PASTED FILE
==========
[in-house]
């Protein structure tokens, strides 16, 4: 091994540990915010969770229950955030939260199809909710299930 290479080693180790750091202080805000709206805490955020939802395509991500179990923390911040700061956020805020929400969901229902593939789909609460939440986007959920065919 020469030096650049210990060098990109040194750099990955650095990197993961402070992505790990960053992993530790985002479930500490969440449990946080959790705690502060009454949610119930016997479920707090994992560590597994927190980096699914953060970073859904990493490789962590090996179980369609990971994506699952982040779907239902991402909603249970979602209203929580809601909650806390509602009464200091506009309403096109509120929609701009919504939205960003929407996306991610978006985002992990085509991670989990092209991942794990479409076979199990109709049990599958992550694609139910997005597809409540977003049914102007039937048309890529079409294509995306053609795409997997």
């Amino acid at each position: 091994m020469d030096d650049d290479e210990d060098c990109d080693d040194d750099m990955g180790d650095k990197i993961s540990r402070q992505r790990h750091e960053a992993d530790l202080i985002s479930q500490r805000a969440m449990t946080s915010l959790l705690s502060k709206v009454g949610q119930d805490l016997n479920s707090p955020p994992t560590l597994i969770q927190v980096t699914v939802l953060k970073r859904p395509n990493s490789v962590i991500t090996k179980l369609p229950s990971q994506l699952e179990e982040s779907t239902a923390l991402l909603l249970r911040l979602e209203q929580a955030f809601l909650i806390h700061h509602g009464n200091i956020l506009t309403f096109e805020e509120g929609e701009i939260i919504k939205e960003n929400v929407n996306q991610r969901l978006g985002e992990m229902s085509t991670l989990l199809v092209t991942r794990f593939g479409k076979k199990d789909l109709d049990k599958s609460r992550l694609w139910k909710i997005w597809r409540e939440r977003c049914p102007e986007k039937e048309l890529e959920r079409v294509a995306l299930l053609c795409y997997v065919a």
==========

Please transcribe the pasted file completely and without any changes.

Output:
[in-house]
């Protein structure tokens, strides 16, 4: 091994540990915010969770229950955030939260199809909710299930 290479080693180790750091202080805000709206805490955020939802395509991500179990923390911040700061956020805020929400969901229902593939789909609460939440986007959920065919 020469030096650049210990060098990109040194750099990955650095990197993961402070992505790990960053992993530790985002479930500490969440449990946080959790705690502060009454949610119930016997479920707090994992560590597994927190980096699914953060970073859904990493490789962590090996179980369609990971994506699952982040779907239902991402909603249970979602209203929580809601909650806390509602009464200091506009309403096109509120929609701009919504939205960003929407996306991610978006985002992990085509991670989990092209991942794990479409076979199990109709049990599958992550694609139910997005597809409540977003049914102007039937048309890529079409294509995306053609795409997997």
């Amino acid at each position: 091994m020469d030096d650049d290479e210990d060098c990109d080693d040194d750099m990955g180790d650095k990197i993961s540990r402070q992505r790990h750091e960053a992993d530790l202080i985002s479930q500490r805000a969440m449990t946080s915010l959790l705690s502060k709206v009454g949610q119930d805490l016997n479920s707090p955020p994992t560590l597994i969770q927190v980096t699914v939802l953060k970073r859904p395509n990493s490789v962590i991500t090996k179980l369609p229950s990971q994506l699952e179990e982040s779907t239902a923390l991402l909603l249970r911040l979602e209203q929580a955030f809601l909650i806390h700061h509602g009464n200091i956020l506009t309403f096109e805020e509120g929609e701009i939260i919504k939205e960003n929400v929407n996306q991610r969901l978006g985002e992990m229902s085509t991670l989990l199809v092209t991942r794990f593939g479409k076979k199990d789909l109709d049990k599958s609460r992550l694609w139910k909710i997005w597809r409540e939440r977003c049914p102007e986007k039937e048309l890529e959920r079409v294509a995306l299930l053609c795409y997997v065919a």